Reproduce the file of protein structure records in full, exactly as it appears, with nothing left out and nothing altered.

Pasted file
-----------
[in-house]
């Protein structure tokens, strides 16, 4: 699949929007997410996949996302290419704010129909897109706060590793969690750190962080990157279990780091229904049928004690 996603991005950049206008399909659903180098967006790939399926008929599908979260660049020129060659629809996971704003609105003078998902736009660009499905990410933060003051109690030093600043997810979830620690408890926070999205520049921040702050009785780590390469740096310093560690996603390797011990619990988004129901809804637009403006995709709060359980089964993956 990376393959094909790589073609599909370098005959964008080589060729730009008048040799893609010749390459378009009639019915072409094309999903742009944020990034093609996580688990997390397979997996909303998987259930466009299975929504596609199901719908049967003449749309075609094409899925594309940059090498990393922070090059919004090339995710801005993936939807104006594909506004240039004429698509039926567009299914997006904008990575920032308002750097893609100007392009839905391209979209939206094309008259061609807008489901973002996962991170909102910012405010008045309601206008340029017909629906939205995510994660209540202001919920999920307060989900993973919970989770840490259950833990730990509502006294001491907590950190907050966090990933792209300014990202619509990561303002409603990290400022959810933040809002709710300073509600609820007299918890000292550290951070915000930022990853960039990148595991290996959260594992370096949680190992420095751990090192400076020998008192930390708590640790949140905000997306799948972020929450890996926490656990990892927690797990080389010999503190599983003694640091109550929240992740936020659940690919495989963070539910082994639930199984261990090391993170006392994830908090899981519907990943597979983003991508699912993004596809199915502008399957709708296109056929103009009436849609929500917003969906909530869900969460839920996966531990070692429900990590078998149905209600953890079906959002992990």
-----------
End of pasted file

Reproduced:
[in-house]
């Protein structure tokens, strides 16, 4: 699949929007997410996949996302290419704010129909897109706060590793969690750190962080990157279990780091229904049928004690 996603991005950049206008399909659903180098967006790939399926008929599908979260660049020129060659629809996971704003609105003078998902736009660009499905990410933060003051109690030093600043997810979830620690408890926070999205520049921040702050009785780590390469740096310093560690996603390797011990619990988004129901809804637009403006995709709060359980089964993956 990376393959094909790589073609599909370098005959964008080589060729730009008048040799893609010749390459378009009639019915072409094309999903742009944020990034093609996580688990997390397979997996909303998987259930466009299975929504596609199901719908049967003449749309075609094409899925594309940059090498990393922070090059919004090339995710801005993936939807104006594909506004240039004429698509039926567009299914997006904008990575920032308002750097893609100007392009839905391209979209939206094309008259061609807008489901973002996962991170909102910012405010008045309601206008340029017909629906939205995510994660209540202001919920999920307060989900993973919970989770840490259950833990730990509502006294001491907590950190907050966090990933792209300014990202619509990561303002409603990290400022959810933040809002709710300073509600609820007299918890000292550290951070915000930022990853960039990148595991290996959260594992370096949680190992420095751990090192400076020998008192930390708590640790949140905000997306799948972020929450890996926490656990990892927690797990080389010999503190599983003694640091109550929240992740936020659940690919495989963070539910082994639930199984261990090391993170006392994830908090899981519907990943597979983003991508699912993004596809199915502008399957709708296109056929103009009436849609929500917003969906909530869900969460839920996966531990070692429900990590078998149905209600953890079906959002992990």